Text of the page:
“Ok people, go or no go,” called out Lancelot, “Power?”


“Life support?”










He paused, then said, “Trans Space… Go or no go?”

Jeff fiddled with a dial and then said, “Um… Go!”

“Command is Go!” he replied. He toggled the comms and said, “UNSS Zaius actual to UNS Mission Control. We are Go for Trans Space insertion. Are we Go from your end?”

The UNSS Zaius was in an solar orbit two and half light seconds from UNS Mission Control, who themselves were five light seconds from Earth. Shortest wait, 5, maybe 6 seconds. Longest…

They waited and 6 seconds went by. Then 30. Then 2 minutes. But then at 10 minutes, the comms cracked to life and a human voice said “Zaius actual, you are Go for insertion. Godspeed Lance and crew. We want you back!”

Smiling, Lancelot replied, “Roger that James, we want to come back as well.” He flipped a couple of switches and set a timer, “Mission Control we will insert in 10 seconds from my mark. Mark!” He started the timer and it began to count down.

Jeff played with his dials and levers, spinning up the TSFTL drive. Space began to warp as it reached optimum quantum spin. “Luck!” called out Lancelot. Then, he said “3!” he pulled the two actuator handles out, “2!” he gave the handles half twists in opposite directions, “1! Engage!” He plunged the actuators back into place and the Trans Space drive engaged…

How would you continue this story? What happens to the Sapes in Trans Space? Do they come back or are they lost… in space? Brains operate at a place between quantum computers and old fashion transistors, so how will their brains behave in T-space?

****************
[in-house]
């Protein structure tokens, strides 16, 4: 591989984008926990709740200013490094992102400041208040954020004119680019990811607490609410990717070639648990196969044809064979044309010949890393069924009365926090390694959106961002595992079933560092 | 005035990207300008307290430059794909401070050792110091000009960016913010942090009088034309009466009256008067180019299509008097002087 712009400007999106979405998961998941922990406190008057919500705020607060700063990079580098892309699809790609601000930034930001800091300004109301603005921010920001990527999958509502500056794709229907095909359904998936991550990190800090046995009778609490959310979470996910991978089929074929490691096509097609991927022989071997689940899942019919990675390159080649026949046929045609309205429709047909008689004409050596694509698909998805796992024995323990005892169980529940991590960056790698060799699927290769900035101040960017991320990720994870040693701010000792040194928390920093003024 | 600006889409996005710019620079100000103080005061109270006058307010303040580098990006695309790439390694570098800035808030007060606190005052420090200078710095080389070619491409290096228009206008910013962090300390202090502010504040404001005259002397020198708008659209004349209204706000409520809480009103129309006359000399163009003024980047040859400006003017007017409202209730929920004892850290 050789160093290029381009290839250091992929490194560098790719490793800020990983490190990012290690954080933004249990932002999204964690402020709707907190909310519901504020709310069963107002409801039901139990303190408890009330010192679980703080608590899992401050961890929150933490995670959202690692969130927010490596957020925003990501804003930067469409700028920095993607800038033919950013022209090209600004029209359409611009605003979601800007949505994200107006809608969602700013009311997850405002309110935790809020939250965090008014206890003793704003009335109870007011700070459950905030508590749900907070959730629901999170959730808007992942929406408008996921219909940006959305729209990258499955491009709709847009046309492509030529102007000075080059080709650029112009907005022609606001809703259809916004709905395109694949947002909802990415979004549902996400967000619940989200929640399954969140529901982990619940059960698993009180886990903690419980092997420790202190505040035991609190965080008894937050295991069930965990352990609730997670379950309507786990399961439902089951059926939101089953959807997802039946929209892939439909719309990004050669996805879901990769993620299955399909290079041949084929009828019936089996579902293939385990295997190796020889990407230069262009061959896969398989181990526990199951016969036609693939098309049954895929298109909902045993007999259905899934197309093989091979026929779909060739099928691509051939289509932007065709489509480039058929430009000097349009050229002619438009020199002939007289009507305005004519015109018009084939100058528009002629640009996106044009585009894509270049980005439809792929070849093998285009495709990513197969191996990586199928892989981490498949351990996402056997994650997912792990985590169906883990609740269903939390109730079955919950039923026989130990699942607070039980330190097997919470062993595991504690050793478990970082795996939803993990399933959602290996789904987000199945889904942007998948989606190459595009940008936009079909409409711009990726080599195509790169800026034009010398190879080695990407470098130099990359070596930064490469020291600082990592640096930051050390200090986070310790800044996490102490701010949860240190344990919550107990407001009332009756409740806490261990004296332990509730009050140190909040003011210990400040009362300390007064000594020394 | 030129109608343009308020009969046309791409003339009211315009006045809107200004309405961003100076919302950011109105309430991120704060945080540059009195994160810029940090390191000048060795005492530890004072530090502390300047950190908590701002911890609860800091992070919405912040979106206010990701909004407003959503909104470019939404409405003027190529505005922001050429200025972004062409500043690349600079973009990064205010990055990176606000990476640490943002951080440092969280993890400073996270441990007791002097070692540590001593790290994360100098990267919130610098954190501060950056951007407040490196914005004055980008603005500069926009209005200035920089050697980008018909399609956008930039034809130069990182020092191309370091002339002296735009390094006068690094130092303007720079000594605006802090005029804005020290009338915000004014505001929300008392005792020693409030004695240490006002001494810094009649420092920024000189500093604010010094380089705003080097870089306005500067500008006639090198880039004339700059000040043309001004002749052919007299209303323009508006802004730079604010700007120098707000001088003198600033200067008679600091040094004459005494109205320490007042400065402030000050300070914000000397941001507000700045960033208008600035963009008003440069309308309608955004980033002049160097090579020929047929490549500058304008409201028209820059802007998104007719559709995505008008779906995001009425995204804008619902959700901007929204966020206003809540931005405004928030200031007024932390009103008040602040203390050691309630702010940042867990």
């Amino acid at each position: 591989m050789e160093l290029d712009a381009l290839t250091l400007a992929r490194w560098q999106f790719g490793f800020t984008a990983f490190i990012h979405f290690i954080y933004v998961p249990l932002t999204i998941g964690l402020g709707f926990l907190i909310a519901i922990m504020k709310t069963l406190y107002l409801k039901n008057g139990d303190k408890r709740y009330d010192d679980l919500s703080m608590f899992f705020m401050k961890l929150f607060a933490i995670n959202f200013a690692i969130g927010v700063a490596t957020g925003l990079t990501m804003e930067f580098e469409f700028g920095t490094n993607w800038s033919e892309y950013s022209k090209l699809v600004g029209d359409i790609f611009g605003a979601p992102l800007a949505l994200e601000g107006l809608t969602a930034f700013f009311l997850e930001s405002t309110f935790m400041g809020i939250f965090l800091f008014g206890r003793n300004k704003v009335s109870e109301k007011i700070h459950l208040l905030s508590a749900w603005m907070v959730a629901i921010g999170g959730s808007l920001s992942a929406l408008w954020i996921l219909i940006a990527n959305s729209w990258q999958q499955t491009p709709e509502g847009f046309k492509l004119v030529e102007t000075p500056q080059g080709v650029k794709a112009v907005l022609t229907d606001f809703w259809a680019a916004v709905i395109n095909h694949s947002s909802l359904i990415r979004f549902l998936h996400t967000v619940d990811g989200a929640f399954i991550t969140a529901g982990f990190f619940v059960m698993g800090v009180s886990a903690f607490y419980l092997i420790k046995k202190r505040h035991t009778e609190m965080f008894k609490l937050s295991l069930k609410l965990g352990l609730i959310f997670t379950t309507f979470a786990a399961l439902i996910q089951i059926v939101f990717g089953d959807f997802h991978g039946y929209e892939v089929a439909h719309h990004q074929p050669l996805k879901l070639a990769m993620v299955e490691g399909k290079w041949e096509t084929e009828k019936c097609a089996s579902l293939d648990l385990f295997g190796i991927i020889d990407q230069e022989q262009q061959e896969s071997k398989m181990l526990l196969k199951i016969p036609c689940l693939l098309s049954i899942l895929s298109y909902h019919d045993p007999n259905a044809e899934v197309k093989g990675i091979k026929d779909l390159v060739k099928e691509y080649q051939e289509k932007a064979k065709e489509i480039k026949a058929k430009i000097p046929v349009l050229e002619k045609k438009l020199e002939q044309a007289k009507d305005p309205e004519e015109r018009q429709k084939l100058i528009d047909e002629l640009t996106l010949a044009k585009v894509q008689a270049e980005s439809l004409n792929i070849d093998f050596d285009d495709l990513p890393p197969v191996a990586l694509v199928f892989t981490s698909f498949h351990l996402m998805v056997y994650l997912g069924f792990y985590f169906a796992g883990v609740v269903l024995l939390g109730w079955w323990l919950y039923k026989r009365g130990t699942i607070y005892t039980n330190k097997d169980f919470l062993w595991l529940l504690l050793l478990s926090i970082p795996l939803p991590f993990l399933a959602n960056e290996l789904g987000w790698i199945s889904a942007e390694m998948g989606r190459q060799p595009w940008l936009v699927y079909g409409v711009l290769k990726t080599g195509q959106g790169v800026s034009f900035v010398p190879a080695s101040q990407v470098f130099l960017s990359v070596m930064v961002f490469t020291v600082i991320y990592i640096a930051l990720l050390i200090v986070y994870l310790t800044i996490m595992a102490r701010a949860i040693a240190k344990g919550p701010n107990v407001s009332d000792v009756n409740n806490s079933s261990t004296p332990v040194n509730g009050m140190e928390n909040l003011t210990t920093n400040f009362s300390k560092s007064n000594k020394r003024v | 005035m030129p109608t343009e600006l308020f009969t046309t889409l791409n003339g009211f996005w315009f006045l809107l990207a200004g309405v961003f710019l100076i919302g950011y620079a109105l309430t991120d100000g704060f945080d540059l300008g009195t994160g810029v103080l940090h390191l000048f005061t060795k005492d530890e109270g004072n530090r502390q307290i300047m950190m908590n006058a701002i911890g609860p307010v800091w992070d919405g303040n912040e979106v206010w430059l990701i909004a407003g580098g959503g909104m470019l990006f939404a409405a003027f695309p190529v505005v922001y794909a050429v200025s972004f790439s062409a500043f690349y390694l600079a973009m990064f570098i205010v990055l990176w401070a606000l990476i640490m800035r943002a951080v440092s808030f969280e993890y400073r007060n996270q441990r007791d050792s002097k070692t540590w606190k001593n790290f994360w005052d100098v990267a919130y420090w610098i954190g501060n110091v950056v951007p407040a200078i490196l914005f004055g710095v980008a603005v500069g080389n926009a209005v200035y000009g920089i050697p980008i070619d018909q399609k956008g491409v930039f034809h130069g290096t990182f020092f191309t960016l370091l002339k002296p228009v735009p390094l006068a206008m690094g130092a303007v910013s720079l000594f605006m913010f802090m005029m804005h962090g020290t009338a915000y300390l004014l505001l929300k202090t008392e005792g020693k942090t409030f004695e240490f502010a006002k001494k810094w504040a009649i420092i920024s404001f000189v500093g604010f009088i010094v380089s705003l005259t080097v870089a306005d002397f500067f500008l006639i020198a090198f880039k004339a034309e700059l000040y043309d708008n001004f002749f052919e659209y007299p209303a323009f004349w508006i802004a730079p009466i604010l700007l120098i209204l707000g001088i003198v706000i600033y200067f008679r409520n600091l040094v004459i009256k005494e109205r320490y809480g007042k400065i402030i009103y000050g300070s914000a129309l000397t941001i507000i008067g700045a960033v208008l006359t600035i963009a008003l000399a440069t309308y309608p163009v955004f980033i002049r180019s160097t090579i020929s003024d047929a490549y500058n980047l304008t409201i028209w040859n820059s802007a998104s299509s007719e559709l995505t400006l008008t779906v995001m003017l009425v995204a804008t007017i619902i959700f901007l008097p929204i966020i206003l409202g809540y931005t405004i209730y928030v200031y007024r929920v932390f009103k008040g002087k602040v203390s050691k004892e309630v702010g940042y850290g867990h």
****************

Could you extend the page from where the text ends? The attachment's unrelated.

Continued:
Written by John Reiher

Ape @2015 Maarten Verhoeven

  • Kirov

    Some awesome ideas here! I really like the idea of non-functioning computers forcing a future society to rely on older, manual techniques. Today we see a strong push towards fully autonomous systems, but a society where machines do all the interesting stuff can make for a boring story (unless you take it the Culture route, where the machines are also characters). This presents a plausible reason to still have humans (or in this case sapes) involved with the plot.

    • Octopants

      Hell yeah, finally a marathon player 🙂

  • ebonstormz

    Nicely done. Call this a story and run with it. Perhaps it should be an opportunity for round-robin storytelling. Your mechanical computers and Sapeients could be the beginning of something excellent.

  • Paulo R. Mendes

    I forgot about this awesome Starting Point! hmmm… you know, in the sci-fi univer I am trying to write, the Interstellar Ecumene (an Federation/Old Republic like interespecies union) mostly uses biomechanical ships (think in Moya from Farscape or the Aquan Sebrutan ships in Firestorm Armada) in its navy…but if ALL the civilizations in the galaxy were forcedto use bioships because they cannot use their Jump Drives without rysking destroying their computers and non-biological eletrical systems thanks to some weird effect of the Jump Space?